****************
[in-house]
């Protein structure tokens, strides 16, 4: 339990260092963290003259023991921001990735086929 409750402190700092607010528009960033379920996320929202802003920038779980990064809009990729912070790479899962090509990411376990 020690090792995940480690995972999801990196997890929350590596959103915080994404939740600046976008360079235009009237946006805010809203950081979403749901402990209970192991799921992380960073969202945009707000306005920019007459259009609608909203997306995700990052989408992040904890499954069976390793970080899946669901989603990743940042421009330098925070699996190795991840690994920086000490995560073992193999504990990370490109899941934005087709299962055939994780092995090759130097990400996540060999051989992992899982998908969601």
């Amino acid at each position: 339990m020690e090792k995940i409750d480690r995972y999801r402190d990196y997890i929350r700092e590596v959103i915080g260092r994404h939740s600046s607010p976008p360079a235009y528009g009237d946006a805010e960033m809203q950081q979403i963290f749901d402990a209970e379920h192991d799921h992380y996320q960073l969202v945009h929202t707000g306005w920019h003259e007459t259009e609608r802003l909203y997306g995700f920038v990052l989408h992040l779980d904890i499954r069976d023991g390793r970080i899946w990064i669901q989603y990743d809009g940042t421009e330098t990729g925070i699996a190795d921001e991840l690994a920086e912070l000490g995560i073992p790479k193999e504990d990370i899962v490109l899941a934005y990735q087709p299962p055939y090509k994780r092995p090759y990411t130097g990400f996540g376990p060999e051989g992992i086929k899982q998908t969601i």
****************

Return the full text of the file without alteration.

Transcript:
[in-house]
């Protein structure tokens, strides 16, 4: 339990260092963290003259023991921001990735086929 409750402190700092607010528009960033379920996320929202802003920038779980990064809009990729912070790479899962090509990411376990 020690090792995940480690995972999801990196997890929350590596959103915080994404939740600046976008360079235009009237946006805010809203950081979403749901402990209970192991799921992380960073969202945009707000306005920019007459259009609608909203997306995700990052989408992040904890499954069976390793970080899946669901989603990743940042421009330098925070699996190795991840690994920086000490995560073992193999504990990370490109899941934005087709299962055939994780092995090759130097990400996540060999051989992992899982998908969601």
């Amino acid at each position: 339990m020690e090792k995940i409750d480690r995972y999801r402190d990196y997890i929350r700092e590596v959103i915080g260092r994404h939740s600046s607010p976008p360079a235009y528009g009237d946006a805010e960033m809203q950081q979403i963290f749901d402990a209970e379920h192991d799921h992380y996320q960073l969202v945009h929202t707000g306005w920019h003259e007459t259009e609608r802003l909203y997306g995700f920038v990052l989408h992040l779980d904890i499954r069976d023991g390793r970080i899946w990064i669901q989603y990743d809009g940042t421009e330098t990729g925070i699996a190795d921001e991840l690994a920086e912070l000490g995560i073992p790479k193999e504990d990370i899962v490109l899941a934005y990735q087709p299962p055939y090509k994780r092995p090759y990411t130097g990400f996540g376990p060999e051989g992992i086929k899982q998908t969601i």